One of the things I’ve been doing is collecting stories. They are great for learning language and important to study. Mostly I’ve gotten fables so far. That’s good-I need to know what a fable sounds like, so that the stories we eventually produce don’t sound like that. They need to sound like true stories, because they are! If you want to hear more about the stories I’m working on, click here. You might have to hold down the control key (CTRL) while you click.
So, just for fun, here’s a story someone told me. I think he made the language really simple so I could understand it. Don’t ask me what the death ceremonies are-I still have tons to learn about the culture!
The Bat and the Sun
The story I’m going to tell you is the about when the sun
and the bat were still friends. One day, the sun’s mother died. Since the sun’s mother was dead, he sent his
son to go to his friend the bat’s house to ask him for a piece of cloth to bury
his mother in.
So the son went to the bat’s house and said, “Your friend’s
mother is dead. He sent me to get a
piece of cloth. Then he will go back and
do the ceremonies of death for his mother, and his mother’s death will be good."
The bat took the cloth and gave it to the son of the
sun. The son went back and gave the
piece of cloth to his father. His father
did the ceremonies for his mother’s death, then he took that piece of cloth and
he buried his mother.
Not even two days later the bat’s mother died as well. Since the bat’s mother was dead, the bat sent
his child saying, “Go to my friend’s house and get me the piece of cloth. My mother is dead. I’m going to bury her.”
So the child left. When
he arrived he said, “Your friend said to give him the piece of cloth, he is
going to bury his mother. His mother is
The sun said, “Oh, me and my friend there, we have
quarreled. I took that piece of cloth
and I buried my mother. If you go back, you tell him that I buried that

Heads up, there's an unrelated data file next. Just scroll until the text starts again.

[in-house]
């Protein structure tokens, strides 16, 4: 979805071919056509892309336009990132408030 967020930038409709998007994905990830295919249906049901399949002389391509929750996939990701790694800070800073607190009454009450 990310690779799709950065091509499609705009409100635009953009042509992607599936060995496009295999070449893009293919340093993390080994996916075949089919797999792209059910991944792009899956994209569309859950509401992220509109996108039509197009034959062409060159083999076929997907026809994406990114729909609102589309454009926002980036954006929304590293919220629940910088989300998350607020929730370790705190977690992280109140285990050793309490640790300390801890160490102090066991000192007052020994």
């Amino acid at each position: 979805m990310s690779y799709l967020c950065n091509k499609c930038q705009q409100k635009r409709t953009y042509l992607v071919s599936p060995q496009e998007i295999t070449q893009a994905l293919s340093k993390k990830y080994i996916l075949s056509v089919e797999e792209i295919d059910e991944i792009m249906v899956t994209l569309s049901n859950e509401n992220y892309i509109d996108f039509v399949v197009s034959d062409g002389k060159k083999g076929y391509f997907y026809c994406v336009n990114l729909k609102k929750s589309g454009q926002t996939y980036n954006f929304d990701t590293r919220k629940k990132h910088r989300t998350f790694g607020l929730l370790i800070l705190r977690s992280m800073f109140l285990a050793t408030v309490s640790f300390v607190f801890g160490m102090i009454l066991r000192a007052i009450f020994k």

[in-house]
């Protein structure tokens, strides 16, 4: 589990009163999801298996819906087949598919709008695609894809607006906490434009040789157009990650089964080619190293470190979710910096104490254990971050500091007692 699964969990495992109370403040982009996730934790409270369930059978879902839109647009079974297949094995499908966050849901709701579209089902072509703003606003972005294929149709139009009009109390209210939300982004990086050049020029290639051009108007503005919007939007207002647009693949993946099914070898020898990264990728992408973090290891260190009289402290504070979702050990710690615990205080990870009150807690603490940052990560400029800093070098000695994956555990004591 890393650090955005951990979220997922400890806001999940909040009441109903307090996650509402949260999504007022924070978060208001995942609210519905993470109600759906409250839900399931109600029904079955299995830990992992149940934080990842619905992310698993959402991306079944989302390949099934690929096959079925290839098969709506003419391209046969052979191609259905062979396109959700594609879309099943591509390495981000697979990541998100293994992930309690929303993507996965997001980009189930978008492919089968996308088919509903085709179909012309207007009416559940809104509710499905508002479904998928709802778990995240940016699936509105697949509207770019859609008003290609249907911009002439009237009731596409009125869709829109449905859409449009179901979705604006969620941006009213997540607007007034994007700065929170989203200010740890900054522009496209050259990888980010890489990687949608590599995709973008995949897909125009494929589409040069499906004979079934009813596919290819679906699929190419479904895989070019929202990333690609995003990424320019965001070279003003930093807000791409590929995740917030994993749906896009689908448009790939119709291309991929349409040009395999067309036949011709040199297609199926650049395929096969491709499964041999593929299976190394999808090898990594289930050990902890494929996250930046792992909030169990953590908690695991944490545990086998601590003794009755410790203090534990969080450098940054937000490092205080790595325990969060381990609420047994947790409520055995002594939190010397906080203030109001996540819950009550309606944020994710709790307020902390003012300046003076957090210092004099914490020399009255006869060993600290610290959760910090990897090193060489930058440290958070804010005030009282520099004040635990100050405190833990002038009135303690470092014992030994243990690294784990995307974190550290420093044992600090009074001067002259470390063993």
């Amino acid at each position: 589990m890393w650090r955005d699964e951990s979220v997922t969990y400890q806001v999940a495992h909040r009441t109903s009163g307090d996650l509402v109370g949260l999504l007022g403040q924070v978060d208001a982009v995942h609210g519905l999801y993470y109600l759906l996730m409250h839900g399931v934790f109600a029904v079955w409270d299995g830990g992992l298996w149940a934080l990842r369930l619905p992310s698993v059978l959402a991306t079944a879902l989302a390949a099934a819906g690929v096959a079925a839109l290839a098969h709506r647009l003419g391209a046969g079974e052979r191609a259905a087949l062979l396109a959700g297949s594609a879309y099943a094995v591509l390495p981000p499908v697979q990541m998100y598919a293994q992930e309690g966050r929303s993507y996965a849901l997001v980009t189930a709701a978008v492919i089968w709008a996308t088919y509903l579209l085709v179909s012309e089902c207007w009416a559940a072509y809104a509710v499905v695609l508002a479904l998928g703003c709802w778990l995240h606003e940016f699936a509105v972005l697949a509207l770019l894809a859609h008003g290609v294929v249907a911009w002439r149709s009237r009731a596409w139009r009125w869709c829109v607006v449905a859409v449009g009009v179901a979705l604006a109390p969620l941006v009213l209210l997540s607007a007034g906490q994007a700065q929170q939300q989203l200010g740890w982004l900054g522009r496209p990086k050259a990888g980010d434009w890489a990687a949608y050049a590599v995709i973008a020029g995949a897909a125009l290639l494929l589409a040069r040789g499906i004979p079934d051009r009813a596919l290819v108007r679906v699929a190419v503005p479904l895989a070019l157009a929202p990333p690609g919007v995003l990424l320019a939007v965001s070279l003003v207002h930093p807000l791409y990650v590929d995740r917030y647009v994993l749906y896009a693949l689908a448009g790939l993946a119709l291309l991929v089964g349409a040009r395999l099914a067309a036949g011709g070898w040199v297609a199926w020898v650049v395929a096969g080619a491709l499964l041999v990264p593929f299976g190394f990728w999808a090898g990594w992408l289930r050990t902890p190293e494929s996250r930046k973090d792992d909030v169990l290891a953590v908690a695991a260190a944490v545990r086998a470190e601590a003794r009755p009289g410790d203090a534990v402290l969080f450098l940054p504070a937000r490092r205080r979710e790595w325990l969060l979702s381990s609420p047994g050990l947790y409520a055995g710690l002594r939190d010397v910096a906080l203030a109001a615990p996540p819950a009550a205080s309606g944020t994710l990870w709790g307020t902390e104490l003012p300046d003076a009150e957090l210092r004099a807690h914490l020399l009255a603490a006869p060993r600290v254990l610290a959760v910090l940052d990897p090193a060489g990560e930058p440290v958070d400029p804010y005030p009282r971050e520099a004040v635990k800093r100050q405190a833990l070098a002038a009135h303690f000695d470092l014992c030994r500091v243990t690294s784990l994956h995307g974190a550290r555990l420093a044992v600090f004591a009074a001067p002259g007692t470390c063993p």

cloth with my mother.”
And the child went back. The bat asked, “Where is the cloth?
And his son said, “Your friend said that he took that cloth,
and he buried it with his mother.”
Then the bat said, “Yes, that sun and I, we have
quarreled. I’m not going to look at the
sun any more, I’m going to look at the ground.” He turned his face, he lowered it, he looked at the ground.
From that day on the bat has hung upside down, even today he
lowers his head, looking at the ground.
2 thoughts on “Story time”
Very interesting. It sounds like an Aesop fable to me. If I do recall most of those were African in origin as well. I think one thing that was common with most of those fables is that there were things personified in order to explain why things are the way they are. In this story the sun and the bat were personified in order to explain why the bat hangs upside down. In Jesus’ parables he spoke of people in realistic events in a way that explained what he wanted clarified. Are there any stories of famous (real) heroes? They might be a better example of how to craft your stories.
That’s neat. It sounds like a “Just-So Story,” like Kipling told. The starting point is something observable – e.g., bats are nocturnal and hang upside down – and tells a story to explain it. You see some of this in Greek/Roman mythology, like the story about the sunflowers and why they follow the sun.
Great stuff, Nora!